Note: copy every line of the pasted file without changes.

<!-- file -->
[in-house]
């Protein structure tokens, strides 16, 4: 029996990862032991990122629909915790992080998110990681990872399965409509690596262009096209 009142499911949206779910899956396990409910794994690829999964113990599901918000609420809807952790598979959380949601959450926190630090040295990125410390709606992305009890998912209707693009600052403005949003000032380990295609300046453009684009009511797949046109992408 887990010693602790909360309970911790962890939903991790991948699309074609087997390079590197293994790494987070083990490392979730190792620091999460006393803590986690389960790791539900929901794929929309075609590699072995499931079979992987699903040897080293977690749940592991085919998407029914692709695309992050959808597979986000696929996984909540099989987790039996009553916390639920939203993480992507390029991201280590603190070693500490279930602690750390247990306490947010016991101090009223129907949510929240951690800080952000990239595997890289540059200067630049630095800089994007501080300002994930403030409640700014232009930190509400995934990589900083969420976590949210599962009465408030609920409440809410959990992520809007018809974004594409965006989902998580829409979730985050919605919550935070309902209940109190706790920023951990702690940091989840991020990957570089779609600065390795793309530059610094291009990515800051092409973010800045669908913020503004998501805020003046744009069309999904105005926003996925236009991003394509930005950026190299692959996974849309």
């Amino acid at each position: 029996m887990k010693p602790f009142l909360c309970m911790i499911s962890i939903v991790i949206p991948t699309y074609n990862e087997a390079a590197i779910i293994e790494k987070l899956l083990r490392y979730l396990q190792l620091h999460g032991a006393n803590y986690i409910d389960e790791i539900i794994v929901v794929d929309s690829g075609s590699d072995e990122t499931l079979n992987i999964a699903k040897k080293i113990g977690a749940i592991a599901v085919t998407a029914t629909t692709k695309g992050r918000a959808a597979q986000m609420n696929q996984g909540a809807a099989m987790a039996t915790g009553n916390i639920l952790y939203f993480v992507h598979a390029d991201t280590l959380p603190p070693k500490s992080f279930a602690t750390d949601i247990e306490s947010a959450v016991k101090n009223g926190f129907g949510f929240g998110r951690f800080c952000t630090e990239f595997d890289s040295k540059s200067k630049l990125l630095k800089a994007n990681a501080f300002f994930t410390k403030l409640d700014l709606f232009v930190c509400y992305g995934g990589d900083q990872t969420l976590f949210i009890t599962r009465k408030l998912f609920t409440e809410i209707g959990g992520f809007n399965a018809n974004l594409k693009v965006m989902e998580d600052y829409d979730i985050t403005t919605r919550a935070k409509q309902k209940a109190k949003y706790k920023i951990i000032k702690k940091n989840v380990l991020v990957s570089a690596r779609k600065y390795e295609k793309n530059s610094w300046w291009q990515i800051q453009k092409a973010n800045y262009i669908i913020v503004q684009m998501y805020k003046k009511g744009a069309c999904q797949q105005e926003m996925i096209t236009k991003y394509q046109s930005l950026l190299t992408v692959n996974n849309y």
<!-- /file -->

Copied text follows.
[in-house]
């Protein structure tokens, strides 16, 4: 029996990862032991990122629909915790992080998110990681990872399965409509690596262009096209 009142499911949206779910899956396990409910794994690829999964113990599901918000609420809807952790598979959380949601959450926190630090040295990125410390709606992305009890998912209707693009600052403005949003000032380990295609300046453009684009009511797949046109992408 887990010693602790909360309970911790962890939903991790991948699309074609087997390079590197293994790494987070083990490392979730190792620091999460006393803590986690389960790791539900929901794929929309075609590699072995499931079979992987699903040897080293977690749940592991085919998407029914692709695309992050959808597979986000696929996984909540099989987790039996009553916390639920939203993480992507390029991201280590603190070693500490279930602690750390247990306490947010016991101090009223129907949510929240951690800080952000990239595997890289540059200067630049630095800089994007501080300002994930403030409640700014232009930190509400995934990589900083969420976590949210599962009465408030609920409440809410959990992520809007018809974004594409965006989902998580829409979730985050919605919550935070309902209940109190706790920023951990702690940091989840991020990957570089779609600065390795793309530059610094291009990515800051092409973010800045669908913020503004998501805020003046744009069309999904105005926003996925236009991003394509930005950026190299692959996974849309």
């Amino acid at each position: 029996m887990k010693p602790f009142l909360c309970m911790i499911s962890i939903v991790i949206p991948t699309y074609n990862e087997a390079a590197i779910i293994e790494k987070l899956l083990r490392y979730l396990q190792l620091h999460g032991a006393n803590y986690i409910d389960e790791i539900i794994v929901v794929d929309s690829g075609s590699d072995e990122t499931l079979n992987i999964a699903k040897k080293i113990g977690a749940i592991a599901v085919t998407a029914t629909t692709k695309g992050r918000a959808a597979q986000m609420n696929q996984g909540a809807a099989m987790a039996t915790g009553n916390i639920l952790y939203f993480v992507h598979a390029d991201t280590l959380p603190p070693k500490s992080f279930a602690t750390d949601i247990e306490s947010a959450v016991k101090n009223g926190f129907g949510f929240g998110r951690f800080c952000t630090e990239f595997d890289s040295k540059s200067k630049l990125l630095k800089a994007n990681a501080f300002f994930t410390k403030l409640d700014l709606f232009v930190c509400y992305g995934g990589d900083q990872t969420l976590f949210i009890t599962r009465k408030l998912f609920t409440e809410i209707g959990g992520f809007n399965a018809n974004l594409k693009v965006m989902e998580d600052y829409d979730i985050t403005t919605r919550a935070k409509q309902k209940a109190k949003y706790k920023i951990i000032k702690k940091n989840v380990l991020v990957s570089a690596r779609k600065y390795e295609k793309n530059s610094w300046w291009q990515i800051q453009k092409a973010n800045y262009i669908i913020v503004q684009m998501y805020k003046k009511g744009a069309c999904q797949q105005e926003m996925i096209t236009k991003y394509q046109s930005l950026l190299t992408v692959n996974n849309y």